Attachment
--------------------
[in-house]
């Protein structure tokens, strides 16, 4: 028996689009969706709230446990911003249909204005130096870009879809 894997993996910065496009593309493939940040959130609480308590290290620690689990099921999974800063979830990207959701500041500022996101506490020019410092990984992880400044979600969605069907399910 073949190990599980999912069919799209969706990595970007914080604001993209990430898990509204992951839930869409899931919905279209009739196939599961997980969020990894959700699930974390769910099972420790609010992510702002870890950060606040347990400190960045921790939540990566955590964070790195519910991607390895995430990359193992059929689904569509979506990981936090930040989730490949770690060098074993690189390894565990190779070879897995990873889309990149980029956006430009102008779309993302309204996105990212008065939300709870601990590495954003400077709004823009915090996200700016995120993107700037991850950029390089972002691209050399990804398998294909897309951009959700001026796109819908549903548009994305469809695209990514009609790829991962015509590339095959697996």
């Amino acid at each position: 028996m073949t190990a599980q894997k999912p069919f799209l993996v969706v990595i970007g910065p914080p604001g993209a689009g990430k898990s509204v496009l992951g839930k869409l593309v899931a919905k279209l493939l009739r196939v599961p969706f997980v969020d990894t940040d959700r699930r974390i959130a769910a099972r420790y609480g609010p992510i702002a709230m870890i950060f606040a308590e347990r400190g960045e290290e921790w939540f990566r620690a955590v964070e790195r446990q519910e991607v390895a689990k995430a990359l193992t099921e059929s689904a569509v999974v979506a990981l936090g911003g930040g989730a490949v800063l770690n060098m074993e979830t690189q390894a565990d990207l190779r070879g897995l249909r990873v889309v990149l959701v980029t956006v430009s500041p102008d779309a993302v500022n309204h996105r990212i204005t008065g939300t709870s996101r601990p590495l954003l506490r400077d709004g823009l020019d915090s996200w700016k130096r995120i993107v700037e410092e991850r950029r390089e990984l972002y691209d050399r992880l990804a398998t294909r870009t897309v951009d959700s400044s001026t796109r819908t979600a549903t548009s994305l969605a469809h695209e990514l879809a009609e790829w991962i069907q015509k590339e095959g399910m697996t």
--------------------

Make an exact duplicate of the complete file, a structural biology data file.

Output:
[in-house]
């Protein structure tokens, strides 16, 4: 028996689009969706709230446990911003249909204005130096870009879809 894997993996910065496009593309493939940040959130609480308590290290620690689990099921999974800063979830990207959701500041500022996101506490020019410092990984992880400044979600969605069907399910 073949190990599980999912069919799209969706990595970007914080604001993209990430898990509204992951839930869409899931919905279209009739196939599961997980969020990894959700699930974390769910099972420790609010992510702002870890950060606040347990400190960045921790939540990566955590964070790195519910991607390895995430990359193992059929689904569509979506990981936090930040989730490949770690060098074993690189390894565990190779070879897995990873889309990149980029956006430009102008779309993302309204996105990212008065939300709870601990590495954003400077709004823009915090996200700016995120993107700037991850950029390089972002691209050399990804398998294909897309951009959700001026796109819908549903548009994305469809695209990514009609790829991962015509590339095959697996």
């Amino acid at each position: 028996m073949t190990a599980q894997k999912p069919f799209l993996v969706v990595i970007g910065p914080p604001g993209a689009g990430k898990s509204v496009l992951g839930k869409l593309v899931a919905k279209l493939l009739r196939v599961p969706f997980v969020d990894t940040d959700r699930r974390i959130a769910a099972r420790y609480g609010p992510i702002a709230m870890i950060f606040a308590e347990r400190g960045e290290e921790w939540f990566r620690a955590v964070e790195r446990q519910e991607v390895a689990k995430a990359l193992t099921e059929s689904a569509v999974v979506a990981l936090g911003g930040g989730a490949v800063l770690n060098m074993e979830t690189q390894a565990d990207l190779r070879g897995l249909r990873v889309v990149l959701v980029t956006v430009s500041p102008d779309a993302v500022n309204h996105r990212i204005t008065g939300t709870s996101r601990p590495l954003l506490r400077d709004g823009l020019d915090s996200w700016k130096r995120i993107v700037e410092e991850r950029r390089e990984l972002y691209d050399r992880l990804a398998t294909r870009t897309v951009d959700s400044s001026t796109r819908t979600a549903t548009s994305l969605a469809h695209e990514l879809a009609e790829w991962i069907q015509k590339e095959g399910m697996t």